Columbia Students Take a Stand for Academic Freedom · 16 November 2004

"In all other areas of campus life, students do not hesitate to call for diversity," stated the editorial. "There is no reason why these same arguments should not apply to conservative professors in the humanities."

The Spectator cited many benefits that would result from a broader range of intellectual discourse:

"Right-wing students would be heartened that evangelicals are not the only proponents of conservative beliefs, and left-wing students would be forced to develop their arguments further and not rely on consensus as an intellectual crutch. Promoting faculty diversity is one of Columbia's greatest challenges, and finding a proper balance will be difficult. But it should be self-evident that a faculty that speaks with unanimity on some of the most divisive issues of the day is not fulfilling its duty. Students across the ideological spectrum must demand that Columbia address this need."

The full editorial can be read on our website here .

The Spectator's statement in favor of academic freedom comes at a key juncture for the University. In the last few weeks, allegations have surfaced that Jewish students on campus have been subjected to threats and intimidation by pro-Palestinian professors in Columbia's Middle East studies department.

Student Ariel Beery quoted Professor Joseph Massad as telling students, "The Palestinian is the new Jew and the Jew is the new Nazi," and Columbia alumna Lindsay Shrier revealed that she was told by Professor George Saliba that "You have no claim to the land of Israel. You have no voice in this debate. You have green eyes. You're not a Semite. I have brown eyes. I am a Semite."

Columbia President Lee Bollinger has spoken out against these abuses, and last spring organized an academic freedom committee on campus to explore the issues surrounding partisan speech on campus, stating that, "Should there be instances when people feel…repeatedly intimidated for political reasons…we should make it known that you can go speak to a dean or an advisor."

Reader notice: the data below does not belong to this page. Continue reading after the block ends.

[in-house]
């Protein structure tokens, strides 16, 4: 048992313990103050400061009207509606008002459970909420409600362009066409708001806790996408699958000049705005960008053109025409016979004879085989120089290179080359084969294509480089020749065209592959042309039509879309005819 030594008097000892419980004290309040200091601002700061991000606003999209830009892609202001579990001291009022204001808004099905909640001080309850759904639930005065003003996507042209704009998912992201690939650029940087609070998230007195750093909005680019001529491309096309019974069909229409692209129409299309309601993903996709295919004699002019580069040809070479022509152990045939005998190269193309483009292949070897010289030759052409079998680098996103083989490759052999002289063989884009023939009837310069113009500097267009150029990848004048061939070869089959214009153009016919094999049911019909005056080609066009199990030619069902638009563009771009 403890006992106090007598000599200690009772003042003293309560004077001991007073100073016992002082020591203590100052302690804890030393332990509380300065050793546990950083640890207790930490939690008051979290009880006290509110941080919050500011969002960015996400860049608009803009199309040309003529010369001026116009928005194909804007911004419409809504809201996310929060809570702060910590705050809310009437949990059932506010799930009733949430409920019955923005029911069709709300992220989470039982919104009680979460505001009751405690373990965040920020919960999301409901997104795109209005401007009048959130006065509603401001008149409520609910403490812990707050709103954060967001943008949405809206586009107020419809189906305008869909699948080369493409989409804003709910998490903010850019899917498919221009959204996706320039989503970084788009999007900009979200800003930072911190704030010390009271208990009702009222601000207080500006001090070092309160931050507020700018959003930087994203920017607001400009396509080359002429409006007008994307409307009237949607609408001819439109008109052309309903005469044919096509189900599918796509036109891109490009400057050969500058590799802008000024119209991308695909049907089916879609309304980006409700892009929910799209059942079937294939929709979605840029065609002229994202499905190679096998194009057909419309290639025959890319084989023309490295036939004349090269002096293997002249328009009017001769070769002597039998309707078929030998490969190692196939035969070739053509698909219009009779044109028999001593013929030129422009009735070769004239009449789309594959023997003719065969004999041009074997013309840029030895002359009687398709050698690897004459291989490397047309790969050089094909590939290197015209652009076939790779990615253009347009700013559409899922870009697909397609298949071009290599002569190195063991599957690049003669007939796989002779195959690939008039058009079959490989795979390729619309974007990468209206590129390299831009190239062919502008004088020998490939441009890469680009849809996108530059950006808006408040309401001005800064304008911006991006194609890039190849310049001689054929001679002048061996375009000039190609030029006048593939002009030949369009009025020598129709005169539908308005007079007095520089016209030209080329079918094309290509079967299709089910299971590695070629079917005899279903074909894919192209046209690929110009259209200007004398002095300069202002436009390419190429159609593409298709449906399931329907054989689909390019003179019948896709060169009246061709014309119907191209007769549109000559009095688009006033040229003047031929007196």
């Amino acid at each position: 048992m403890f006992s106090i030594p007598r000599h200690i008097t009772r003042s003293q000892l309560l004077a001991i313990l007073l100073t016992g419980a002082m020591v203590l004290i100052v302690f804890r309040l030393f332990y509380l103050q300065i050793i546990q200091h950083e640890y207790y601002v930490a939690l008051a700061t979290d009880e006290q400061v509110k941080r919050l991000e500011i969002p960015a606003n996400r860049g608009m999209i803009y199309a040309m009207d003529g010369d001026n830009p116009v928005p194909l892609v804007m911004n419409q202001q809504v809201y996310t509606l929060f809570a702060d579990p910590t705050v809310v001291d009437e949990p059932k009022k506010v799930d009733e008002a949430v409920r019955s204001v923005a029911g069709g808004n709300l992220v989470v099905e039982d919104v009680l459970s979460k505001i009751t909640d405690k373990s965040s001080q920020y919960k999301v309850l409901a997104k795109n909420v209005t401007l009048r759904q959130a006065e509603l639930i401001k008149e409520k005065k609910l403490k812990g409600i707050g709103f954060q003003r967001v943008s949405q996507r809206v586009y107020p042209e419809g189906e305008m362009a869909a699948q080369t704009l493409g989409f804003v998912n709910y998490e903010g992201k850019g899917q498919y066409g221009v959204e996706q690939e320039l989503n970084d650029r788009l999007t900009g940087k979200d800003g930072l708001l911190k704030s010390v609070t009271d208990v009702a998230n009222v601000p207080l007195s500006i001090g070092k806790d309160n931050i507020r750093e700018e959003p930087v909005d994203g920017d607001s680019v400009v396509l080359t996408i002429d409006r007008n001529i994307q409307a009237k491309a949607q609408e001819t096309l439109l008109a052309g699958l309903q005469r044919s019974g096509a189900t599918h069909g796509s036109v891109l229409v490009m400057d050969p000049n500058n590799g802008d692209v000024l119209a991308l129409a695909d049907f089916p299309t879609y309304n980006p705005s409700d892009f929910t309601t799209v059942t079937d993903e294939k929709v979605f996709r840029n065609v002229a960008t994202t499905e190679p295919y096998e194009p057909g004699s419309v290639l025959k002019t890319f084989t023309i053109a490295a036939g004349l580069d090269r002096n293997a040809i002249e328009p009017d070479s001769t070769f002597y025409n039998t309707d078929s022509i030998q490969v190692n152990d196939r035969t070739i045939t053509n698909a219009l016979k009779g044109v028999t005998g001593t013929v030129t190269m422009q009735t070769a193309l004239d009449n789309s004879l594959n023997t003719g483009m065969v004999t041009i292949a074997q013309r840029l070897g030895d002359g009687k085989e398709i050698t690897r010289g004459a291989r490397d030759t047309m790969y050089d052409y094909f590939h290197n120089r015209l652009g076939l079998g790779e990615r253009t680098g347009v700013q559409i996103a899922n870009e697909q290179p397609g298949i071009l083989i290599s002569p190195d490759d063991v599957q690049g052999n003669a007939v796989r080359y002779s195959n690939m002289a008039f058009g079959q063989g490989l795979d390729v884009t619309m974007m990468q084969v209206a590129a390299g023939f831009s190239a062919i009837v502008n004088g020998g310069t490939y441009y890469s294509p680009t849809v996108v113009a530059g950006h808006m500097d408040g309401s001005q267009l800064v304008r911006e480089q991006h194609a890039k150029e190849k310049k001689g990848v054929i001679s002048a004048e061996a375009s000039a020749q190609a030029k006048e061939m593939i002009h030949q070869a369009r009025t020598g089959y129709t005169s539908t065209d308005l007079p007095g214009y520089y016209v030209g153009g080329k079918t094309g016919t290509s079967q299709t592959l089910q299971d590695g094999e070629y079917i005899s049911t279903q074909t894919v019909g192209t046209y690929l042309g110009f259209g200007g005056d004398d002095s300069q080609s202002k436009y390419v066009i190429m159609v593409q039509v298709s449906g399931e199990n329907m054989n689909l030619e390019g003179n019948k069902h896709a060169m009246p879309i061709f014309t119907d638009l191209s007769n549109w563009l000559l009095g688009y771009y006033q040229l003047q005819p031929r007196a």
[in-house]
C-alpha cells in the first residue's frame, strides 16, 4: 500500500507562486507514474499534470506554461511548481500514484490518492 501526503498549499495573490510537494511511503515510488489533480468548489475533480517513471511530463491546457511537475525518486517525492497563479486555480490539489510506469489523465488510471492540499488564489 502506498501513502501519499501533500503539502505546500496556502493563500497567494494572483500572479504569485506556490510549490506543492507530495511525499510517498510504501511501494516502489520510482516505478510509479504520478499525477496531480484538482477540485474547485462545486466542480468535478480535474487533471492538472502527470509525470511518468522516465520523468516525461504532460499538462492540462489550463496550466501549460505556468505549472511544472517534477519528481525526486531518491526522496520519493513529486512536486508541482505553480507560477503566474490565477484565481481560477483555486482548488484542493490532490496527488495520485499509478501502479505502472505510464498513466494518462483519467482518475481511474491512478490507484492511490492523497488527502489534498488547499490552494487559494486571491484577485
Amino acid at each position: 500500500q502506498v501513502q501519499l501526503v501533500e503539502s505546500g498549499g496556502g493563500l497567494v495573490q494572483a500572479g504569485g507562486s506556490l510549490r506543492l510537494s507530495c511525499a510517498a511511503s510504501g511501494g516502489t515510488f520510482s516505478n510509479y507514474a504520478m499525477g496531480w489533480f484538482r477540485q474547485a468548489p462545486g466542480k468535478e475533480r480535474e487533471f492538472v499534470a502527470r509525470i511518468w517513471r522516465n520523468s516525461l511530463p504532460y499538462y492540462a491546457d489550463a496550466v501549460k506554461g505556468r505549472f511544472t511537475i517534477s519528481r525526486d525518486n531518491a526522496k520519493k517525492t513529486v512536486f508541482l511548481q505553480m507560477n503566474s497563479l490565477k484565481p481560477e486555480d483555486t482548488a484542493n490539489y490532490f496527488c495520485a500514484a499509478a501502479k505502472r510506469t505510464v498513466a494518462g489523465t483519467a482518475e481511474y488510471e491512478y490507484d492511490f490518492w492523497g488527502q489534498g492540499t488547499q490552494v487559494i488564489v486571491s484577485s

Taking Bollinger at his word, Students for Academic Freedom has written to Columbia's President to ask him to adopt the Academic Bill of Rights to ensure that all students at the University, regardless of their political and religious views, are treated with dignity and respect on campus.

"Given the scope of the allegations that have surfaced and this outcry from a mainstream student publication, we urge you to adopt an explicit policy statement on intellectual diversity and academic freedom reminding faculty and students alike that intellectual diversity is a primary educational value and the university is not to be used as a partisan political platform," stated the letter . "The Academic Bill of Rights, written by David Horowitz, our Chairman and your alumnus, succinctly captures the essence of the doctrine of academic freedom and we submit it here for your consideration."

The letter also refuted Columbia Provost Alan Brinkley's statement in an article last winter opposing the Academic Bill of Rights on the grounds that it would force a "particular teaching style" on faculty and could be enforced only by legislation and governmental interference.

"We recognize that as a private university, Columbia has only the burden of its own principles to compel its acceptance of a policy on academic freedom," the letter explained. "We hope you will live up to the high standard you have set for yourself by adopting the Academic Bill of Rights."

The staff at the Columbia Spectator has set the standard, not only for Columbia but for the rest of the Ivy League, and we are hopeful that President Bollinger will take this opportunity to follow through on his convictions and confirm Columbia's reputation as one of this nation's leading academic institutions by adopting the Academic Bill of Rights.

To join the Academic Freedom Movement or for more information on organizing a campus chapter, please contact me in our Washington, DC office at 202-393-0123 or at

Yours in Freedom,

Sara Dogan
National Campus Director
Students for Academic Freedom